Cookies: We use cookies to improve your experience on this website. By continuing to browse our website, you are agreeing to use our site cookies.
See our cookie policy for more information on cookies and how to manage them.

Privacy: You can see the full details of how we use your data in our Privacy Policy.

Date: 06/06/2011

Virgin passengers set to share onboard social travel tips

Virgin Atlantic has showed it has plenty of street cred by providing its passengers with the opportunity to communicate with the rest of the plane on board, using a social media network located in the flight entertainment system found on seatbacks.

Social media has been one of the greatest innovations of recent years with even those visiting far flung places on their backpacker travel insurance able to communicate with those back home and post photos of their adventures.

Virgin now offers its passengers a community facility, named the Travel Tip Catcher and is aimed at business fliers, as well as those simply taking a holiday on their single trip travel insurance. It is accessible via the company's website and passengers simply select the kind of travel they are interested in and where they are going, to see comments and hints left by their fellow fliers.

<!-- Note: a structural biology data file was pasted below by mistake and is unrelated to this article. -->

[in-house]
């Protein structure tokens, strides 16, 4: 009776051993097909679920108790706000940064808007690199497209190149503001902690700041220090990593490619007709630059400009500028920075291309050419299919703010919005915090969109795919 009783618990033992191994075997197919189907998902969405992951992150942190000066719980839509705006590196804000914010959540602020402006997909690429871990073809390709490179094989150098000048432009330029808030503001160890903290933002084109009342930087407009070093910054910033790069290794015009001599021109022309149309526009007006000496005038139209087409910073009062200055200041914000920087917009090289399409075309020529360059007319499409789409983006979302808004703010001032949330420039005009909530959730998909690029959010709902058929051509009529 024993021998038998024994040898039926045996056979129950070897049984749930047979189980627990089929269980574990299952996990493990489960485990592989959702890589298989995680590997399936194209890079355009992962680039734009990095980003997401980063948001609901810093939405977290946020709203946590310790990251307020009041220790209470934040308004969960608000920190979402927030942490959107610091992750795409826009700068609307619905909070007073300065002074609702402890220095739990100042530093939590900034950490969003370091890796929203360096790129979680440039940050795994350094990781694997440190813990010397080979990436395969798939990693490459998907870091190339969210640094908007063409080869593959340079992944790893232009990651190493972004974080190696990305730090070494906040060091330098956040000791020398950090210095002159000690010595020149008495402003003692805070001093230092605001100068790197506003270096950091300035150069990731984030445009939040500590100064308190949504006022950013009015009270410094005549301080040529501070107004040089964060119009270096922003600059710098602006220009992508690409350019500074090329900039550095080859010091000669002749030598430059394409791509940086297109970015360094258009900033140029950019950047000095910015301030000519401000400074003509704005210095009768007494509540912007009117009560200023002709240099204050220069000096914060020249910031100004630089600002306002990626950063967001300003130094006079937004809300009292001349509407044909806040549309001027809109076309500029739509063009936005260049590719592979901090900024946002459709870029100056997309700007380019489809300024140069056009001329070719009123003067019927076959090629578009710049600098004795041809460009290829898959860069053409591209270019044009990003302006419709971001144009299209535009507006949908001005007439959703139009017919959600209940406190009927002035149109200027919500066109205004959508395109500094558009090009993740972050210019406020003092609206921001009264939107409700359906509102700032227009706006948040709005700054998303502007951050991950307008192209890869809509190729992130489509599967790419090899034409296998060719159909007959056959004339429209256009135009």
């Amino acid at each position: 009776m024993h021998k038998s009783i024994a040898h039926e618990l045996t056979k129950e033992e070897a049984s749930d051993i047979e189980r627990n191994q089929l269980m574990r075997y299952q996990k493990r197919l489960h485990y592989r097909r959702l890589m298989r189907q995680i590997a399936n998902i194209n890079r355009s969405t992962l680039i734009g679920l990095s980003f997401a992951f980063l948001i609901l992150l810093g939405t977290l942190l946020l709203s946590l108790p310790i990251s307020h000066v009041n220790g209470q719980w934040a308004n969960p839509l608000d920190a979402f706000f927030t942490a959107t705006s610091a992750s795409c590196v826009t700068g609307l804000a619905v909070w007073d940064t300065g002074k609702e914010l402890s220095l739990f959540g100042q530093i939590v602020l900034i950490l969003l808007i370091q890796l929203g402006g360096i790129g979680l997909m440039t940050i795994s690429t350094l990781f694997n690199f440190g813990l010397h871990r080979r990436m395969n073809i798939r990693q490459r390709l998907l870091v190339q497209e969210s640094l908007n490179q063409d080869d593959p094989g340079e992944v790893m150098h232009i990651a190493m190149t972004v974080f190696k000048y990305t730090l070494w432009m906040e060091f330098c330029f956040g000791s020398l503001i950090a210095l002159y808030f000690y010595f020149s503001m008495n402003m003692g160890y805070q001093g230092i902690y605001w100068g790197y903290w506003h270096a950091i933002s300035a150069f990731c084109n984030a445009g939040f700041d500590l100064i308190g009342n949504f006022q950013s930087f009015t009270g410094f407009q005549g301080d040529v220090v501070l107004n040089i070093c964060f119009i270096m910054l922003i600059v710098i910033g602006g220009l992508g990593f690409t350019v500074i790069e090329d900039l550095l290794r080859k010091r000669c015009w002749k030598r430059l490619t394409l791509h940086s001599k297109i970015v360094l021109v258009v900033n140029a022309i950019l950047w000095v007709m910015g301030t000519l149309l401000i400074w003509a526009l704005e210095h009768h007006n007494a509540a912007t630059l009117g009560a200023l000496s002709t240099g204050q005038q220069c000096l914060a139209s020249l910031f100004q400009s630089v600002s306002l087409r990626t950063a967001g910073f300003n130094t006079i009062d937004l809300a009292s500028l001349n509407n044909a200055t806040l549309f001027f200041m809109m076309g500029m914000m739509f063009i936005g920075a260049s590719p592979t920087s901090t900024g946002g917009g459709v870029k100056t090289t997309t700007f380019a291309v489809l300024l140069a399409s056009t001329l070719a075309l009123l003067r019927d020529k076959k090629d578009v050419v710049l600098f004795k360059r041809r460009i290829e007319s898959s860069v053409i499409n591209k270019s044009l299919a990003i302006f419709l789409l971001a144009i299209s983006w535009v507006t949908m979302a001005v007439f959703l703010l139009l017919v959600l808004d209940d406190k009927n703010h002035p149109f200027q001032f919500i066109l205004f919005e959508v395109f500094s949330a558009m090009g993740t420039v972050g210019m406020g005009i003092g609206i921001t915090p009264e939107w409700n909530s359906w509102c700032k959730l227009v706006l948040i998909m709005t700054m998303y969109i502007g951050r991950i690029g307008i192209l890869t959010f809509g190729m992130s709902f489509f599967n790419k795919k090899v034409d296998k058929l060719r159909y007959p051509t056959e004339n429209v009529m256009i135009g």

The innovation is being tipped as potentially a great success as it offers benefits to all passengers. Those less experienced in visiting other countries making one of their first holidays abroad on their single trip travel insurance plan, can log on to see what others have suggested.

For passengers who fly more frequently, such as those going overseas on their backpacker travel insurance, the system could still be useful to gain fellow tourist hints about their latest destination.

For those that feel they have something to share with others, it is possible to submit messages while in the air. At present there is a limit of 140 characters and hints are to be sent via Twitter.

The social media system is currently in use on two of Virgin's planes but as the new A3330-300 models are rolled out in the next 24 months, more planes will be kitted out with the technology.